True Analytics™ - Energy Savings, Comfort, and Operational Efficiency
EMAIL INTERVIEW – Brenna Buckwalter, and Ken Sinclair
Brenna Buckwalter, Marketing Manager at
Brenna has a business degree from the University of New Hampshire. Before joining the team at BuildPulse, she gained experience in marketing working with startups across the industry and international borders.
Sinclair: How does Indoor Air Quality influence occupant happiness and productivity?
Buckwalter: Occupant happiness and productivity relies on maintaining a high-quality Indoor Air Quality (IAQ).
IAQ impacts occupant’s stress levels, health, productivity, and
comfort, along with other factors – for example, whether occupants
renew their office lease or cancel. Keeping occupant productivity at
its peak is essential for cost efficiency: annual salaries are the
highest cost per square foot in office buildings, school districts, and
on university campuses, so they are investments to pay close attention
to. Employee cost per square foot typically runs from $200 to $600 or
more. Cost savings of even 1% can range from $2 to $6 per square foot.
On the other hand, energy cost savings range from $1 to $2 per square
foot in a normal building.
In a conversation with Dr. Charles Culp, a professor and Associate Director of the Energy Systems Laboratory at Texas A&M University,
he commented that “one of the main barriers to focusing on IAQ is that
energy use is straightforward to measure and IAQ is much more difficult
to quantify. The research community is currently investigating a
variety of approaches to quantifying productivity which ranges from
questionnaires to correlating IAQ levels to human productivity using
more affordable sensors. We should see progress in this area in the
next few years.”
This all comes back to ideal levels of CO2, humidity, and temperature. Ideal CO2 levels lie below 700 ppm above outdoor air levels. Buildings with ideal humidity levels fall between 40 and 50%. Lastly, occupants tend to be at their most productive in environments ranging from 72°F-77°F, particularly if the occupant has individual control of their local environment.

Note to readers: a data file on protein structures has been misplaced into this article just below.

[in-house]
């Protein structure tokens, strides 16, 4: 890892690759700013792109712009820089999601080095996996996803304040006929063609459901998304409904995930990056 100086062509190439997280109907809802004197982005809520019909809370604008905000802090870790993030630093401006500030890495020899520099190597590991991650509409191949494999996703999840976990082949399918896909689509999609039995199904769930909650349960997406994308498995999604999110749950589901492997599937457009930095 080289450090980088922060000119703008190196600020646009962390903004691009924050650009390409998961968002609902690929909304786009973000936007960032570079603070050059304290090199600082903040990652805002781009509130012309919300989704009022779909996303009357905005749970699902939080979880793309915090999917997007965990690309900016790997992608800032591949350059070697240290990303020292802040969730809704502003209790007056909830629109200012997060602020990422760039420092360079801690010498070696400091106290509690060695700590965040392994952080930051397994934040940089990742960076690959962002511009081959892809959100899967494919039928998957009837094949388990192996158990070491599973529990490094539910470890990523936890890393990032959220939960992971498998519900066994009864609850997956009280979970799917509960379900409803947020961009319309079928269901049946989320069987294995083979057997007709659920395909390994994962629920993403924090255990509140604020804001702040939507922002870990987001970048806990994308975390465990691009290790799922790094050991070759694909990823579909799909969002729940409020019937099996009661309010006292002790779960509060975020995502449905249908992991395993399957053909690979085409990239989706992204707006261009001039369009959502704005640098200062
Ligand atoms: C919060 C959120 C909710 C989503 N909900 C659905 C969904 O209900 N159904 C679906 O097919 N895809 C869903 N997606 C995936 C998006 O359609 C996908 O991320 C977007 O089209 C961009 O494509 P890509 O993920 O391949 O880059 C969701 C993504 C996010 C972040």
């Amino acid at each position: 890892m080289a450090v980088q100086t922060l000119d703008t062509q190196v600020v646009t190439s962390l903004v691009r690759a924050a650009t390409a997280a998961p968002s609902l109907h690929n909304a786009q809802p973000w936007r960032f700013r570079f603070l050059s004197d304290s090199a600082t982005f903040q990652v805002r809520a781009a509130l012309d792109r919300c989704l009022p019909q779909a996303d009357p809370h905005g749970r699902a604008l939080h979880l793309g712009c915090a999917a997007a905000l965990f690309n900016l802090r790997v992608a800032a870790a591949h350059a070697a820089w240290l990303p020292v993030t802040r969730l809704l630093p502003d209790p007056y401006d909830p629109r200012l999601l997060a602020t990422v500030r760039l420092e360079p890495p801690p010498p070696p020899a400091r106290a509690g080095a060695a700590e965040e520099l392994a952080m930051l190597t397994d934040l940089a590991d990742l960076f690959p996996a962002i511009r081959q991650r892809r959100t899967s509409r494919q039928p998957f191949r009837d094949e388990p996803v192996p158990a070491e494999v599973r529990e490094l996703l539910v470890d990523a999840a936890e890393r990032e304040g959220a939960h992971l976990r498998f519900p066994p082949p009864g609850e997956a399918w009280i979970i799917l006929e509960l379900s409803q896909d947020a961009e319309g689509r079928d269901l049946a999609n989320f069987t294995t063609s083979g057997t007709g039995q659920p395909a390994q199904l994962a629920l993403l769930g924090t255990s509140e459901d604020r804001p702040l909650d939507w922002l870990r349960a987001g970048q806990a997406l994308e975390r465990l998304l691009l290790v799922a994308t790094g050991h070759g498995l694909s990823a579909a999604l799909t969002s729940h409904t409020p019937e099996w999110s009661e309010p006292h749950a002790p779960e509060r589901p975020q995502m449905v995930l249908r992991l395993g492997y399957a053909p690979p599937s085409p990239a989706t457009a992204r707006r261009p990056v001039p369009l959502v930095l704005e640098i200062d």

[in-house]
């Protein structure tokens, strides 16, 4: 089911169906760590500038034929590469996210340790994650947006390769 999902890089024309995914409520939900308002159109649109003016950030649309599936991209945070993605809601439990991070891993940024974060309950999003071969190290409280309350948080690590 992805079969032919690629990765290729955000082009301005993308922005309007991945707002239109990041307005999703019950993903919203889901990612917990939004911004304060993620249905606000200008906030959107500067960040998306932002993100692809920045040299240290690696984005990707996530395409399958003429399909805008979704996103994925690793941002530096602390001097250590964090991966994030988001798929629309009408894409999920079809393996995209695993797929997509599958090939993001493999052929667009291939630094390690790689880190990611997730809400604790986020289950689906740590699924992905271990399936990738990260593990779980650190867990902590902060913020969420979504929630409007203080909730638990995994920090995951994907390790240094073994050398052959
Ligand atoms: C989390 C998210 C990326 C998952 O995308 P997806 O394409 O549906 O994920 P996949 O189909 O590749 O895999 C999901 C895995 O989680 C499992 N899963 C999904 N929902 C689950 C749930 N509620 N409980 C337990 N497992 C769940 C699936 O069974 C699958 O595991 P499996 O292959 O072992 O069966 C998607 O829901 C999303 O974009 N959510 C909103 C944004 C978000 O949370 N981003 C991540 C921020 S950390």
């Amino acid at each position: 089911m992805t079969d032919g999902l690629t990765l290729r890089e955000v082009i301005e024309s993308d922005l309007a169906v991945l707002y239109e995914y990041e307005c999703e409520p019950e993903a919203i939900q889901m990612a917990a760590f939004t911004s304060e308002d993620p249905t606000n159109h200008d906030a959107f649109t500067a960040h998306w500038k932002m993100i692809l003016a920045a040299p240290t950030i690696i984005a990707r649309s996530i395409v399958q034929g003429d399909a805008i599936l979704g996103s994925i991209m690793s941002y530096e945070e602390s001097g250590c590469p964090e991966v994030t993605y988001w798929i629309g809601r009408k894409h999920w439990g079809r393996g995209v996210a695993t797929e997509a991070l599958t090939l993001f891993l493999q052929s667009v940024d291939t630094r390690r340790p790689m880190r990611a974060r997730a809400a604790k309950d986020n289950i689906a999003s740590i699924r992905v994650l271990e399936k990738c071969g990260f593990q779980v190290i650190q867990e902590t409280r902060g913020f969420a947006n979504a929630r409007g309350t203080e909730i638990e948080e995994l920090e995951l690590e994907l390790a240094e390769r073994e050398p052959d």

Sinclair: How can facility teams provide the best IAQ for their occupants without running a high energy bill?
is incredibly important, but it comes at a high price, and the energy
costs may come in even higher if space is insufficiently ventilated.
Keeping energy costs down while maintaining a comfortable environment
for occupants is always a challenge. There are, however, some tools
that help teams cut down on these costs. Demand-controlled ventilation
(DCV) allows for less conditioning by outside air if CO2 ppm are low in
the space. Other examples are energy recovery ventilators (ERVs), and
thermal wheels, used for maintaining humidity levels. Another route is
to upgrade aging HVAC equipment for more efficient systems like a
decoupled VRF system with a dedicated outdoor air system (DOAS) with
energy recovery. Simple fixes like sealing ducts are also a great way
to cut down on energy expenditure.
Sinclair: How can facility teams leverage analytics to make an impact on IAQ?
Buckwalter: Leveraging analytics to avoid issues in IAQ cuts down on the time and resources required to comb through data or search for issues in a walkthrough. Analytics can be used to determine the pattern of complaints in order to find the problem area, look for timing and symptom patterns, prioritize issues by cost savings, and identify issues before they become detrimental.
Additionally, set up trend logs in your
Building Automation Systems (BAS) where specific conditions, like
economizer position, CO2, humidity (indoor and outdoor), fan status,
cooling commands, and heating commands are checked on a regular basis.
When air systems are in operation, confirm that economizers are
bringing in the fresh air per the minimum setpoint determined by the
balancer at turnover. When possible, calculate the dew point of the
outdoor air and supply air from the primary air systems in order to
prevent the system from cooling the ductwork to the dewpoint
temperature to prevent moisture from forming in the ductwork.
Sinclair: How can facility teams proactively solve issues to maintain high IAQ?
the interior of HVAC equipment and ductwork clean and dry as well as
using proper filtration and changing filters is essential to avoiding
problems in the long term. You should also have the interior of the air
handler units (AHUs) checked for proper drainage of the condensate, as
standing water always spells trouble.
Sinclair: How do different HVAC systems impact IAQ?
a look at the HVAC system provi des a lot of information. By comparing
the original design to the current system or the original use of the
space to the current use of the space, Facility Managers and
Commissioning Agents are able to pick up on key discrepancies which
lead to issues with IAQ. One use of space may require a different
standard of IAQ than another – for example, data centers, cold storage,
and food processing plants may require different pressure and humidity
requirements than your standard building. Surveying the physical
condition of the HVAC system is also a key indicator. Water damage
penetrated ducts, and weak seams can all be a source of lower air
quality and also of energy waste.
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